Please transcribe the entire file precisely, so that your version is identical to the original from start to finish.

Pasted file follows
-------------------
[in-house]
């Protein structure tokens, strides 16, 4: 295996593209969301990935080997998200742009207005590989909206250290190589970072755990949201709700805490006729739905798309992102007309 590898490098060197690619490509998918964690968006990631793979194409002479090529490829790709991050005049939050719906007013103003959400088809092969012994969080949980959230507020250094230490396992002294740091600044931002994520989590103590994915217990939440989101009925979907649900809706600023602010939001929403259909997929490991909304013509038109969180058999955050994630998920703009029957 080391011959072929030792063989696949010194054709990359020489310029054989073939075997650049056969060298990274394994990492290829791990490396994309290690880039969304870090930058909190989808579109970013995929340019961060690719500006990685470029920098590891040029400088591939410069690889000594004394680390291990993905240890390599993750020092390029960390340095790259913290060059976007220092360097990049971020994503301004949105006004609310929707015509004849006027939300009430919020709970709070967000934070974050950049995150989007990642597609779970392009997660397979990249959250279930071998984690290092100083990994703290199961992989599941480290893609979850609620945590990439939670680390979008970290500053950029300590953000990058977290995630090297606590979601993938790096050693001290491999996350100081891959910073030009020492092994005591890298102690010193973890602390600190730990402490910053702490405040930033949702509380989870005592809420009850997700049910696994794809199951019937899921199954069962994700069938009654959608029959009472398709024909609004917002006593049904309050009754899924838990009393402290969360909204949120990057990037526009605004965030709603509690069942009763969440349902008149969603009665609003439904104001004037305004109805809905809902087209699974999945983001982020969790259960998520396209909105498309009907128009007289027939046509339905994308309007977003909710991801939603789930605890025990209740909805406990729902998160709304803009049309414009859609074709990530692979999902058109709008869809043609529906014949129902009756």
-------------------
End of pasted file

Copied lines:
[in-house]
């Protein structure tokens, strides 16, 4: 295996593209969301990935080997998200742009207005590989909206250290190589970072755990949201709700805490006729739905798309992102007309 590898490098060197690619490509998918964690968006990631793979194409002479090529490829790709991050005049939050719906007013103003959400088809092969012994969080949980959230507020250094230490396992002294740091600044931002994520989590103590994915217990939440989101009925979907649900809706600023602010939001929403259909997929490991909304013509038109969180058999955050994630998920703009029957 080391011959072929030792063989696949010194054709990359020489310029054989073939075997650049056969060298990274394994990492290829791990490396994309290690880039969304870090930058909190989808579109970013995929340019961060690719500006990685470029920098590891040029400088591939410069690889000594004394680390291990993905240890390599993750020092390029960390340095790259913290060059976007220092360097990049971020994503301004949105006004609310929707015509004849006027939300009430919020709970709070967000934070974050950049995150989007990642597609779970392009997660397979990249959250279930071998984690290092100083990994703290199961992989599941480290893609979850609620945590990439939670680390979008970290500053950029300590953000990058977290995630090297606590979601993938790096050693001290491999996350100081891959910073030009020492092994005591890298102690010193973890602390600190730990402490910053702490405040930033949702509380989870005592809420009850997700049910696994794809199951019937899921199954069962994700069938009654959608029959009472398709024909609004917002006593049904309050009754899924838990009393402290969360909204949120990057990037526009605004965030709603509690069942009763969440349902008149969603009665609003439904104001004037305004109805809905809902087209699974999945983001982020969790259960998520396209909105498309009907128009007289027939046509339905994308309007977003909710991801939603789930605890025990209740909805406990729902998160709304803009049309414009859609074709990530692979999902058109709008869809043609529906014949129902009756």